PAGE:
Dope as Yola: From Slanging Packs to Launching the Dopest New Weed Brand
The cult-favorite "weedfluencer" is debuting his own cannabis brand, starting with the strain Red Velvet. To celebrate, Yola and his creative partner Jordan Kinley explain how they're elevating pot to an art form.
Published on June 28, 2019

Dope as Yola is your favorite pot smoker’s favorite pot smoker. Hell, he may even be your favorite pot smoker’s favorite pot smoker’s favorite pot smoker. Tier three, dear readers. I don’t say this lightly. The 29-year-old “weedfluencer,” video maker, and cannabis culture arbiter is regarded as a walking, talking, toking authority on all things dank and green. 

If you could smoke a 40-gram joint in one sitting, maybe you would be considered one, too. 

Whether he’s documenting the latest consumption tech on his YouTube platform, hamming it up with Tommy Chong in a series called “Story Time,” or releasing THC-friendly clothes through his Push Trees brand, Dope as Yola has carved a particular niche within the cannabis space. Unlike the typical activist or entrepreneur, this pot personality focuses on entertainment first and foremost. Just peep his edition of our series “Consumption Report,” and you’ll get a puff of his weed-laced wit.


Rather, Yola and his creative partner, Jordan Kinley — former VICELAND creative director, as well as OG MERRY JANE fam — document the fun aspects of weed: Getting as high as humanly possible with the most next-level movers and shakers from the West Coast’s pot scene. And this approach clearly works. Since launching the YouTube channel in January, the duo has racked up nearly 400,000 subscribers, and millions of views to boot. 

In effect, Yola embodies the entertainment industry mantra that it’s better to have 1,000 true fans than 100,000 fake ones. Except Yola actually has 100,000 loyal followers, and they unswervingly trust his taste and expertise when it comes to anything related to the sweet leaf. He’s got the budtenders, grey market hustlers, and extract experts singing his praises, but also translates to parents and amateur tokers. In other words, Yola can speak to both the heads and neophytes without sacrificing a nug of authenticity. 

As such, it was only a matter of time until he launched his own cannabis company. You can only recommend so many cannabis products until it makes more sense to create your own, better brand. So this week, the “canna-celebrity” will release the inaugural Dope as Yola flower line, starting with a limited edition series of the custom strain, Red Velvet. (It’s a cross between Gelato #33 and Wedding Cake.) Then, every two weeks, Yola will pick a new strain to drop in small batches — not unlike a SoCal cannabis version of Supreme.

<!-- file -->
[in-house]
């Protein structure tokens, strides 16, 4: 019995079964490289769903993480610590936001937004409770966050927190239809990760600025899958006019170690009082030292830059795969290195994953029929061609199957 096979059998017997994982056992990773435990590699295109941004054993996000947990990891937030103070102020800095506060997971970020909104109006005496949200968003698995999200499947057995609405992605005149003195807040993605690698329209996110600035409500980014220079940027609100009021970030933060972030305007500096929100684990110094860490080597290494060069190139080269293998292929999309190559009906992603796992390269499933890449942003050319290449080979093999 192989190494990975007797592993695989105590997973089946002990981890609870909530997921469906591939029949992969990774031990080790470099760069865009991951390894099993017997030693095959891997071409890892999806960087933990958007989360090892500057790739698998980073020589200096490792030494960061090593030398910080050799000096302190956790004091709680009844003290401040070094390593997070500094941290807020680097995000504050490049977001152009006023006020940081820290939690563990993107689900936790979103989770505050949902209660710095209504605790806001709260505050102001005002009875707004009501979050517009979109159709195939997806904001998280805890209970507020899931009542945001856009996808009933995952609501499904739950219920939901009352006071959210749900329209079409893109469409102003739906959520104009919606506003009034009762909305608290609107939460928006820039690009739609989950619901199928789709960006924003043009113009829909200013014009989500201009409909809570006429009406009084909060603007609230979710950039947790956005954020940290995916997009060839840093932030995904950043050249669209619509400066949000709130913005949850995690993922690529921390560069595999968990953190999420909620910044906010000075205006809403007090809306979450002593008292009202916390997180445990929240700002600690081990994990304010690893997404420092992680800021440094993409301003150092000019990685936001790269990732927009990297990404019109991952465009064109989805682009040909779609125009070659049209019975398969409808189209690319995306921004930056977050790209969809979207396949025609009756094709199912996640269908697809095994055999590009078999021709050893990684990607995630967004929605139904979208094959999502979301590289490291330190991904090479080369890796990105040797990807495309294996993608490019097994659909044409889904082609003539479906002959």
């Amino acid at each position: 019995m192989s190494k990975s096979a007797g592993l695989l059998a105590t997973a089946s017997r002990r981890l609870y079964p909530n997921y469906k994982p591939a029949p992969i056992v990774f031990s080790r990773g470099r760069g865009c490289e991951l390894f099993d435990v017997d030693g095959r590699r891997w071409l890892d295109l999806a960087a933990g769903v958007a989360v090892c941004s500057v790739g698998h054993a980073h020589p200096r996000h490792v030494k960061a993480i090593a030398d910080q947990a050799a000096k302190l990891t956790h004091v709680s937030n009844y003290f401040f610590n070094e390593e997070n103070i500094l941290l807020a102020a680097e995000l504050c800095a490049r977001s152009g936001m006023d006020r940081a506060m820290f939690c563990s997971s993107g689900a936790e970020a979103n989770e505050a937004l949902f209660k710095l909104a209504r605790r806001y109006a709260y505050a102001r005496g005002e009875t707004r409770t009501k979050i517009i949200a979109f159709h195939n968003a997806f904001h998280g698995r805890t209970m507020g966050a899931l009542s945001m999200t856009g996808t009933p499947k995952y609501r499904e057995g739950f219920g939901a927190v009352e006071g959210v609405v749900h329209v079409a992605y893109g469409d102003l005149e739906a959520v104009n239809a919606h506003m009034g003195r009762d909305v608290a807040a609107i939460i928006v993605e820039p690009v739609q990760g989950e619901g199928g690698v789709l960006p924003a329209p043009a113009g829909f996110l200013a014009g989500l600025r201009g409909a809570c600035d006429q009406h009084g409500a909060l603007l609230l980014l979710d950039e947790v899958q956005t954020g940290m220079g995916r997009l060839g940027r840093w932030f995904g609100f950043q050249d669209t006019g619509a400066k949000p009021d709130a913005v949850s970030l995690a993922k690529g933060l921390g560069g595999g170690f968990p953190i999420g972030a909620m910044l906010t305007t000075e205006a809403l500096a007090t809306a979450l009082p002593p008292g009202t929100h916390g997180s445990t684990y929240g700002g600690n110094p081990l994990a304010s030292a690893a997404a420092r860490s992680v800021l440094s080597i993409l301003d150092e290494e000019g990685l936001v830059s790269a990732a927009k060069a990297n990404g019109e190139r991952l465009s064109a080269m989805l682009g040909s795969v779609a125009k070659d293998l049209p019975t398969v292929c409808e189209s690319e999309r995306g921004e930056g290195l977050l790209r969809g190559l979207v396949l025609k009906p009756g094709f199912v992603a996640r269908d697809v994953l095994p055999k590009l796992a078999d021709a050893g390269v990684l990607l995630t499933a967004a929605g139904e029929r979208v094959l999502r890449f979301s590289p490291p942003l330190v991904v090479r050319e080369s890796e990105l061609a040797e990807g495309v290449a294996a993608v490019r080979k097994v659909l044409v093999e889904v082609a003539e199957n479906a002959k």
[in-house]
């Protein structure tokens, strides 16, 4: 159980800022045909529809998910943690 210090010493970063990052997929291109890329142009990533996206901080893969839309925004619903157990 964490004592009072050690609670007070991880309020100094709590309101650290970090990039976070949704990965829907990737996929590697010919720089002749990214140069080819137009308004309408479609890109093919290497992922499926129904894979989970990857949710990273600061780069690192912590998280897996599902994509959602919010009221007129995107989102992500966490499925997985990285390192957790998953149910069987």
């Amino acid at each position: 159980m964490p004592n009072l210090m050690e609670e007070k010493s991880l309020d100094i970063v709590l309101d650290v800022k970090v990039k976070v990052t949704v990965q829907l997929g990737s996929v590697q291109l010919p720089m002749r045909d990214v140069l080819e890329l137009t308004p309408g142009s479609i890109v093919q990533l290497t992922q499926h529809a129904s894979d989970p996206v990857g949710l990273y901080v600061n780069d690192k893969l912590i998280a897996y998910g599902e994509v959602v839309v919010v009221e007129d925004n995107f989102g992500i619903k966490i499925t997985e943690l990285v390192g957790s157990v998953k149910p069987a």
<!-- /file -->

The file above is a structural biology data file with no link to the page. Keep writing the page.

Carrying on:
“This is an experiment as the brand-as-curator, not the brand-as-grower,” Kinley told MERRY JANE in an interview. More importantly, the Dope as Yola ethos “comes from a true, unabashed love of weed, versus trying to come into the space to make weed seem ‘smarter.’” 

He means Dope as Yola isn’t trying to green-wash anything. The dude can smoke ungodly amounts of herb and (probably) identify a strain by scent alone — and he’s not going to hide that, thank you very much. When it comes to connoisseurship, wouldn’t you want a former weed dealer — one who can chief a pound in one sitting — to recommend what you smoke? Personally, I’d take his custom-picked releases any day over the overpriced jars sold by former rappers, VC execs, and other hucksters flooding the ganja game. You know, the ones who pander to Chardonnay moms but don’t know how to work a dab rig. 

To celebrate the launch of the company, Dope as Yola and Kinley will be rolling in a party bus that will park outside a handful of LA dispensaries stocking the Red Velvet. Fans and strangers alike will be able to hang, smoke, and cop their own eighth before it inevitably sells out. 

The two partners-in-pot made some time to chat with MERRY JANE about how the company came to fruition. While we sampled their premier strain, they explained what makes Red Velvet so special, why they focus on authenticity over profits, and how the brand will elevate cannabis to an art form. 


MERRY JANE: You were slanging back in the day. Did you ever imagine a time when you’d be legally selling weed?

Dope as Yola: Oh, no. Not at all. I was selling weed out of my mom’s house without her knowing... because she’d kill me. I never thought in the world that I’d be selling weed past high school. Then start doing videos on it after that? Never. I always thought I’d be selling ten sacks out of Merced when I was a kid. I mean, obviously, I was moving up to packs when I was 17… but still. I thought I’d be working at some factory and selling weed on the side. 

Can you bring me through this process of creating your own brand? 

Dope as Yola: In January, I started talking with a friend who runs Cannabis Delights, and he was like, “I got the investment, I got all the licensing, let’s do our own line. When you’re ready, you can come under my wing, we can do a collab, you can do your own company.” So honestly, it was someone who, like me, was just trying to get their company started was the one who got me and Jordan the opportunity to actually create it.